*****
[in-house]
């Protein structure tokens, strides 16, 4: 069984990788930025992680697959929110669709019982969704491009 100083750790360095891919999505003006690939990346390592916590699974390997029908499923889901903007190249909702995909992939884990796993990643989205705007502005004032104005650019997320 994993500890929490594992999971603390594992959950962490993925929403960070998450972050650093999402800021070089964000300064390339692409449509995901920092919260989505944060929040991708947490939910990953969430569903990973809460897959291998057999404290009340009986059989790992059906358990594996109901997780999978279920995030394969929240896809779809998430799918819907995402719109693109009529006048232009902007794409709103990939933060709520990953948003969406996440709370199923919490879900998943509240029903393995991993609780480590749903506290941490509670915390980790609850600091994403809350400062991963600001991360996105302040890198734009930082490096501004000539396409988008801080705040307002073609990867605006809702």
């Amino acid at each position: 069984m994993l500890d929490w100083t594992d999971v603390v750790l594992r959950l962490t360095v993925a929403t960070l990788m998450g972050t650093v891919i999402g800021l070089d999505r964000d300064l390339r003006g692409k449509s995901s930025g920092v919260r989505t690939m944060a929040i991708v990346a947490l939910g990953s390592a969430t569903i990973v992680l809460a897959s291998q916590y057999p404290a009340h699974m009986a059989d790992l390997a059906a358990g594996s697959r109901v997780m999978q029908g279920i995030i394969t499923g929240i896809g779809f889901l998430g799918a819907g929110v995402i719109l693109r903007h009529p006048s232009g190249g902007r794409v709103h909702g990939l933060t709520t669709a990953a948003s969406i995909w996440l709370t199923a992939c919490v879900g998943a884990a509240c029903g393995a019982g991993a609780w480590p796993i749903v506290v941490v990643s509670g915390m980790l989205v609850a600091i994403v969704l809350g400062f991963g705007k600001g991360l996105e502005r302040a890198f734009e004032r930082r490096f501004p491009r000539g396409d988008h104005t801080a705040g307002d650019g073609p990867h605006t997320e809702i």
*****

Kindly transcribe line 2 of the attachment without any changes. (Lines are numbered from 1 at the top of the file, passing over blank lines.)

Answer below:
């Protein structure tokens, strides 16, 4: 069984990788930025992680697959929110669709019982969704491009 100083750790360095891919999505003006690939990346390592916590699974390997029908499923889901903007190249909702995909992939884990796993990643989205705007502005004032104005650019997320 994993500890929490594992999971603390594992959950962490993925929403960070998450972050650093999402800021070089964000300064390339692409449509995901920092919260989505944060929040991708947490939910990953969430569903990973809460897959291998057999404290009340009986059989790992059906358990594996109901997780999978279920995030394969929240896809779809998430799918819907995402719109693109009529006048232009902007794409709103990939933060709520990953948003969406996440709370199923919490879900998943509240029903393995991993609780480590749903506290941490509670915390980790609850600091994403809350400062991963600001991360996105302040890198734009930082490096501004000539396409988008801080705040307002073609990867605006809702």